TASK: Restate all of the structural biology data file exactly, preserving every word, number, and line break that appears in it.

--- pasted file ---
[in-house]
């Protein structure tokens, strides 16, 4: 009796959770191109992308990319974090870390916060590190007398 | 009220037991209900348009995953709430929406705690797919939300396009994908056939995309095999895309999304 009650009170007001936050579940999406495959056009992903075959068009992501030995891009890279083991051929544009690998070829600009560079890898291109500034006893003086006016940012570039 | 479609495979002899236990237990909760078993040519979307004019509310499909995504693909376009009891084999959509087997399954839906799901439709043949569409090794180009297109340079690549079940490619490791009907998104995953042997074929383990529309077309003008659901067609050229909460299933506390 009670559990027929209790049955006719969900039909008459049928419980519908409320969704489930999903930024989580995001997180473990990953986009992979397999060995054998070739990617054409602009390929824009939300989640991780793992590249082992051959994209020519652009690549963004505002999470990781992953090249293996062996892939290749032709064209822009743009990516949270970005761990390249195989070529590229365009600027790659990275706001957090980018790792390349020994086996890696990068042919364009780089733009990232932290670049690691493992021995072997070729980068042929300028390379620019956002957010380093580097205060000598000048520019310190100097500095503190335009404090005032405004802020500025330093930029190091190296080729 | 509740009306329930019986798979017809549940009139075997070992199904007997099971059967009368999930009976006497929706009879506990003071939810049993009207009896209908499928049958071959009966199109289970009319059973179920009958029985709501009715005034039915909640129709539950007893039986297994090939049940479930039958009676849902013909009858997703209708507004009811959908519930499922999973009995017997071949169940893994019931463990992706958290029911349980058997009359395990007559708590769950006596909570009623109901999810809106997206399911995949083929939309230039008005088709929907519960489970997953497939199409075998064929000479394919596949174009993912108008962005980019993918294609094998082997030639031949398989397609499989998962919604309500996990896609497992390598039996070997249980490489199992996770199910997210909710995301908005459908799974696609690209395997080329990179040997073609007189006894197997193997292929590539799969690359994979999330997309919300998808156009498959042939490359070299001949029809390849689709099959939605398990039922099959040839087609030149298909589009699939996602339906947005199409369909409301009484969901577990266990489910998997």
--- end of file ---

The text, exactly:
[in-house]
């Protein structure tokens, strides 16, 4: 009796959770191109992308990319974090870390916060590190007398 | 009220037991209900348009995953709430929406705690797919939300396009994908056939995309095999895309999304 009650009170007001936050579940999406495959056009992903075959068009992501030995891009890279083991051929544009690998070829600009560079890898291109500034006893003086006016940012570039 | 479609495979002899236990237990909760078993040519979307004019509310499909995504693909376009009891084999959509087997399954839906799901439709043949569409090794180009297109340079690549079940490619490791009907998104995953042997074929383990529309077309003008659901067609050229909460299933506390 009670559990027929209790049955006719969900039909008459049928419980519908409320969704489930999903930024989580995001997180473990990953986009992979397999060995054998070739990617054409602009390929824009939300989640991780793992590249082992051959994209020519652009690549963004505002999470990781992953090249293996062996892939290749032709064209822009743009990516949270970005761990390249195989070529590229365009600027790659990275706001957090980018790792390349020994086996890696990068042919364009780089733009990232932290670049690691493992021995072997070729980068042929300028390379620019956002957010380093580097205060000598000048520019310190100097500095503190335009404090005032405004802020500025330093930029190091190296080729 | 509740009306329930019986798979017809549940009139075997070992199904007997099971059967009368999930009976006497929706009879506990003071939810049993009207009896209908499928049958071959009966199109289970009319059973179920009958029985709501009715005034039915909640129709539950007893039986297994090939049940479930039958009676849902013909009858997703209708507004009811959908519930499922999973009995017997071949169940893994019931463990992706958290029911349980058997009359395990007559708590769950006596909570009623109901999810809106997206399911995949083929939309230039008005088709929907519960489970997953497939199409075998064929000479394919596949174009993912108008962005980019993918294609094998082997030639031949398989397609499989998962919604309500996990896609497992390598039996070997249980490489199992996770199910997210909710995301908005459908799974696609690209395997080329990179040997073609007189006894197997193997292929590539799969690359994979999330997309919300998808156009498959042939490359070299001949029809390849689709099959939605398990039922099959040839087609030149298909589009699939996602339906947005199409369909409301009484969901577990266990489910998997």